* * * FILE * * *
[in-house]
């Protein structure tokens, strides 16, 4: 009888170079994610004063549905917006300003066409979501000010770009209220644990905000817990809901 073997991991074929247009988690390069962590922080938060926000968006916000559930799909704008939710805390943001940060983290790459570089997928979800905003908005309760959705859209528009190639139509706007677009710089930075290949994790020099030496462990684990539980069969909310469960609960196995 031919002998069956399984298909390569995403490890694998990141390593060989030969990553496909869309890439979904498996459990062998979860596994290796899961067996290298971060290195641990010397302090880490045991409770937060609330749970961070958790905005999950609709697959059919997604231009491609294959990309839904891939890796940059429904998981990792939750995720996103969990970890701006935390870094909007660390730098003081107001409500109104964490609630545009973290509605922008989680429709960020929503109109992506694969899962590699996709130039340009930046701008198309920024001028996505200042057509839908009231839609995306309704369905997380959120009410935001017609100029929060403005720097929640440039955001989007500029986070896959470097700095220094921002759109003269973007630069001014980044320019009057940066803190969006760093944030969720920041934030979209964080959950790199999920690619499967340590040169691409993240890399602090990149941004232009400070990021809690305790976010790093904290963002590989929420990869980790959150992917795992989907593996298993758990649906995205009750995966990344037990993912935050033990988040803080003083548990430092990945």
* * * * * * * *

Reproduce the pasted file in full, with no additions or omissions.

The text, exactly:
[in-house]
């Protein structure tokens, strides 16, 4: 009888170079994610004063549905917006300003066409979501000010770009209220644990905000817990809901 073997991991074929247009988690390069962590922080938060926000968006916000559930799909704008939710805390943001940060983290790459570089997928979800905003908005309760959705859209528009190639139509706007677009710089930075290949994790020099030496462990684990539980069969909310469960609960196995 031919002998069956399984298909390569995403490890694998990141390593060989030969990553496909869309890439979904498996459990062998979860596994290796899961067996290298971060290195641990010397302090880490045991409770937060609330749970961070958790905005999950609709697959059919997604231009491609294959990309839904891939890796940059429904998981990792939750995720996103969990970890701006935390870094909007660390730098003081107001409500109104964490609630545009973290509605922008989680429709960020929503109109992506694969899962590699996709130039340009930046701008198309920024001028996505200042057509839908009231839609995306309704369905997380959120009410935001017609100029929060403005720097929640440039955001989007500029986070896959470097700095220094921002759109003269973007630069001014980044320019009057940066803190969006760093944030969720920041934030979209964080959950790199999920690619499967340590040169691409993240890399602090990149941004232009400070990021809690305790976010790093904290963002590989929420990869980790959150992917795992989907593996298993758990649906995205009750995966990344037990993912935050033990988040803080003083548990430092990945």